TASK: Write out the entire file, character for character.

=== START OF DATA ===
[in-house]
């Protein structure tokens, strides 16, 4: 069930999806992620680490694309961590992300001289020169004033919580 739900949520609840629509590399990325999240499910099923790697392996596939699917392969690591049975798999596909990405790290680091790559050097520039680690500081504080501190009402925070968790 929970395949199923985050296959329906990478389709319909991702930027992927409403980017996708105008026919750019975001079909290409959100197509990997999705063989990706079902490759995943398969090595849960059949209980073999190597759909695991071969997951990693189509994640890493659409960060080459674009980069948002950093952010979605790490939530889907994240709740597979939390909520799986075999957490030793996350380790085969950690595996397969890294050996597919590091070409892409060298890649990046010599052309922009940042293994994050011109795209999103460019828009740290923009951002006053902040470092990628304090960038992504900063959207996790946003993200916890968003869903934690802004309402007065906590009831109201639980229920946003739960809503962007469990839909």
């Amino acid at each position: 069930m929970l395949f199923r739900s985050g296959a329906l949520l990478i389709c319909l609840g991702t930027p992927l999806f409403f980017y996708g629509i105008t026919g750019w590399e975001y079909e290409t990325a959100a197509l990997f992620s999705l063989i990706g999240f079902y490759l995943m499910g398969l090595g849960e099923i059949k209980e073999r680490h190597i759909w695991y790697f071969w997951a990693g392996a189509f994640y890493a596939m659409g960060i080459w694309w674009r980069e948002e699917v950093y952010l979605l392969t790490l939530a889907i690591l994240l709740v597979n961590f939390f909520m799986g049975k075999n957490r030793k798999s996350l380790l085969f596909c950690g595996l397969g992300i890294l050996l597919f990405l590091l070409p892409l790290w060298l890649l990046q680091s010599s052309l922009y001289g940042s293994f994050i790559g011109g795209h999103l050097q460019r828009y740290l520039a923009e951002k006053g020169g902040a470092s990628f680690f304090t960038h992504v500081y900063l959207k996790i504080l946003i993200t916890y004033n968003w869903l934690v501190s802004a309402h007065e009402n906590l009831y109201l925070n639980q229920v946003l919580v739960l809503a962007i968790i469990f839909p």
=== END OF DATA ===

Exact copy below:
[in-house]
């Protein structure tokens, strides 16, 4: 069930999806992620680490694309961590992300001289020169004033919580 739900949520609840629509590399990325999240499910099923790697392996596939699917392969690591049975798999596909990405790290680091790559050097520039680690500081504080501190009402925070968790 929970395949199923985050296959329906990478389709319909991702930027992927409403980017996708105008026919750019975001079909290409959100197509990997999705063989990706079902490759995943398969090595849960059949209980073999190597759909695991071969997951990693189509994640890493659409960060080459674009980069948002950093952010979605790490939530889907994240709740597979939390909520799986075999957490030793996350380790085969950690595996397969890294050996597919590091070409892409060298890649990046010599052309922009940042293994994050011109795209999103460019828009740290923009951002006053902040470092990628304090960038992504900063959207996790946003993200916890968003869903934690802004309402007065906590009831109201639980229920946003739960809503962007469990839909």
């Amino acid at each position: 069930m929970l395949f199923r739900s985050g296959a329906l949520l990478i389709c319909l609840g991702t930027p992927l999806f409403f980017y996708g629509i105008t026919g750019w590399e975001y079909e290409t990325a959100a197509l990997f992620s999705l063989i990706g999240f079902y490759l995943m499910g398969l090595g849960e099923i059949k209980e073999r680490h190597i759909w695991y790697f071969w997951a990693g392996a189509f994640y890493a596939m659409g960060i080459w694309w674009r980069e948002e699917v950093y952010l979605l392969t790490l939530a889907i690591l994240l709740v597979n961590f939390f909520m799986g049975k075999n957490r030793k798999s996350l380790l085969f596909c950690g595996l397969g992300i890294l050996l597919f990405l590091l070409p892409l790290w060298l890649l990046q680091s010599s052309l922009y001289g940042s293994f994050i790559g011109g795209h999103l050097q460019r828009y740290l520039a923009e951002k006053g020169g902040a470092s990628f680690f304090t960038h992504v500081y900063l959207k996790i504080l946003i993200t916890y004033n968003w869903l934690v501190s802004a309402h007065e009402n906590l009831y109201l925070n639980q229920v946003l919580v739960l809503a962007i968790i469990f839909p």